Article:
Chocolate is a vegetarian food. It can even be vegan. It is frustrating for me to meet vegans (so many of them!) who have been denying themselves chocolate for years because they believe it has animal product in it. If it's dark chocolate, it doesn't. The only animal-derived ingredient in chocolate is milk powder, and that only in the milk variety (excepting, of course, those delicacies that incorporate meat in a more determined and glorious way, such as the Vosges bacon line, lauded a few posts back). The rest of the stuff is completely plant-based.
I find myself reminded of this today, because today we harvested a chicken. We keep a flock of chickens where I live and one of them had, for various reasons, to be culled. We made this decision a couple of days ago, and it was with no small amount of grief and moral reflection that I came to terms with it over the last 48 hours.
The chicken did not really need to die; we are not starving people, we did not have to kill it to keep ourselves alive. Culling the bird was only the most expedient option, the solution that best suited the elements of this particular case. But it was a decision that brought forth a confrontation with food, life, and morality in a way that does not happen for me very often.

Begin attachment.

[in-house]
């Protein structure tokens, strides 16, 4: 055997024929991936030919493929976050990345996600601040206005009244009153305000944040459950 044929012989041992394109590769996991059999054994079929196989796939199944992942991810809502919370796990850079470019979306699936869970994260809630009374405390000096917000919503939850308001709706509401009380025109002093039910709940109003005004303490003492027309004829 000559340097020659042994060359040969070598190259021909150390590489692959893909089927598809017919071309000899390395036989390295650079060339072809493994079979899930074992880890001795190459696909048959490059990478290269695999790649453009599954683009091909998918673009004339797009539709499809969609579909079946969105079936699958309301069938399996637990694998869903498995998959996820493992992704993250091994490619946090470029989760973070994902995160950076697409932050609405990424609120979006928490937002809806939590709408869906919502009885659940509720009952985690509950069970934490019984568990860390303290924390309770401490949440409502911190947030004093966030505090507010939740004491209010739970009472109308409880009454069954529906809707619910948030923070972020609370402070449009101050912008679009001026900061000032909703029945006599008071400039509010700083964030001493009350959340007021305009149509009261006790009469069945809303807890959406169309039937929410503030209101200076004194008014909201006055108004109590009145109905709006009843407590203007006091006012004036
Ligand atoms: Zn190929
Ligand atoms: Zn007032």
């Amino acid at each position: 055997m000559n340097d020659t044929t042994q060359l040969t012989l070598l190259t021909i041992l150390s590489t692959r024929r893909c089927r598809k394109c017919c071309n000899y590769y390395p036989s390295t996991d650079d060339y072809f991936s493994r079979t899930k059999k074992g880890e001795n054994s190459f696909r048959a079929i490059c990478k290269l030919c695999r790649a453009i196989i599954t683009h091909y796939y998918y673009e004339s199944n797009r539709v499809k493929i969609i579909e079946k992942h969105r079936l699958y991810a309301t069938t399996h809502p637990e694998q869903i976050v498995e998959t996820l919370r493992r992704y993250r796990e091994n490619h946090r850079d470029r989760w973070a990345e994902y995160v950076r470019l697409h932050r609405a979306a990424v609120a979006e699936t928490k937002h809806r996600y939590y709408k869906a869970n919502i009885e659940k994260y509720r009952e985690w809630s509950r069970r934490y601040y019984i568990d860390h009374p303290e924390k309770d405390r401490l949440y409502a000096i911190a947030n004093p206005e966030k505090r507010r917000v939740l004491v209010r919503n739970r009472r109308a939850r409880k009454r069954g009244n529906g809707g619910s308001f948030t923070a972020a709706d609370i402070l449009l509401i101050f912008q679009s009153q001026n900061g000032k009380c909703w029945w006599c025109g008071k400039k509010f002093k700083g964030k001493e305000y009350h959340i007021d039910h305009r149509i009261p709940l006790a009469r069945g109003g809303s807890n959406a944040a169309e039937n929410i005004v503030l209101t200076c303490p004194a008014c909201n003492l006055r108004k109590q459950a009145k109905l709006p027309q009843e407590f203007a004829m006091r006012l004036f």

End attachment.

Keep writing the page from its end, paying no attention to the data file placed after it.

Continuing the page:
We prepared for the act as thoroughly as possible and as one of my friends has killed a chicken before, we were able to do it in the most humane possible way. Afterward, we gutted the bird and prepared it for roasting and will eat it tomorrow for dinner.
As I fully expected it would, taking something from living creature all the way to cooked meat with my bare hands brought me closer to my own humanity in a very profound way. We are a meat-eating species, but only few of us (very few, in North America and Europe) are asked nowadays to have anything to do with the messy, bloody, heart-wrenching steps of looking our meat in the eye and taking its life. And yet this is a basic function of our species: locating, over-powering, and killing our food.